And when those important ideas are intermixed with political beliefs which have their own blind spots, they become enhanced and enforced. Then science breaks down, and the consensus huddles together and declares anything else to be heresy.

While this is true, it is also a two-edged sword. These blind-spots could be affecting the global warming deniers as easily (and I'd say, even more easily) than global warming believers.

So how can you tell which one is right?

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Rallan
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quote:
Originally posted by Wayward Son:
While this is true, it is also a two-edged sword. These blind-spots could be affecting the global warming deniers as easily (and I'd say, even more easily) than global warming believers.

So how can you tell which one is right?

Shhhhh! That's clearly not the conclusion we're supposed to draw from this [Big Grin]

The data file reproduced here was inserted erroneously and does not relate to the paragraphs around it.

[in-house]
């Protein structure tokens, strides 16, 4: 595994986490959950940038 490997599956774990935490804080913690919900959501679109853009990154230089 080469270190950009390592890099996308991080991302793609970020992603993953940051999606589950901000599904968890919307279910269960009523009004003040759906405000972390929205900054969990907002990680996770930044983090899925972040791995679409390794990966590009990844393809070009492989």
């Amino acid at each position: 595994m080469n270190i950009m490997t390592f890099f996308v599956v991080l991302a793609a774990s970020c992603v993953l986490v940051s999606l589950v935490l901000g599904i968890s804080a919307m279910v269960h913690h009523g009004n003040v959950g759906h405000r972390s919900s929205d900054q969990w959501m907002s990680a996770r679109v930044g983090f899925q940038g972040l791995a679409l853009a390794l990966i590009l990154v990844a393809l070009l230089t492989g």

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Daruma28
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How can you tell? Those that believe go "B-a-a-a-a-a-a-a-a-a-a B-a-a-a-a-a-a" and those that don't see the politically motivated lie exactly for what it is.

[Razz]

Gratuitous insult aside to the AGW faithful....this coincides perfectly with my "politically incorrect nutrition" thread I made in the Ornery U forum.

Just like The Drake just wrote "For how long did the politicized party line tout the greatness of milk and cheese?"

That, my friend, depends on the greatness of the KIND of milk and cheese we're talking about.

Because naturally, organically produced milk and cheese from free-range, 100% grass fed pastured cows is a literal "health" food.

But the factory farmed, hormone and anti-biotic pumped cows fed an unnatural diet of grains, and than the milk obtained from such cows is pasteurized, homogenized and fortified? Well, that milk and the cheese made with that milk is not so good for you.

That being said, the real point I'm bringing up is because of this article:

Diet and Fat: A Severe Case of Mistaken Concensus

It dovetails nicely with the point Mariner initially used to begin this thread.

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scifibum
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Interesting article, Daruma. Thanks for posting it.

(Uninteresting gratuitous insult [Razz] )

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Ikemook
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quote: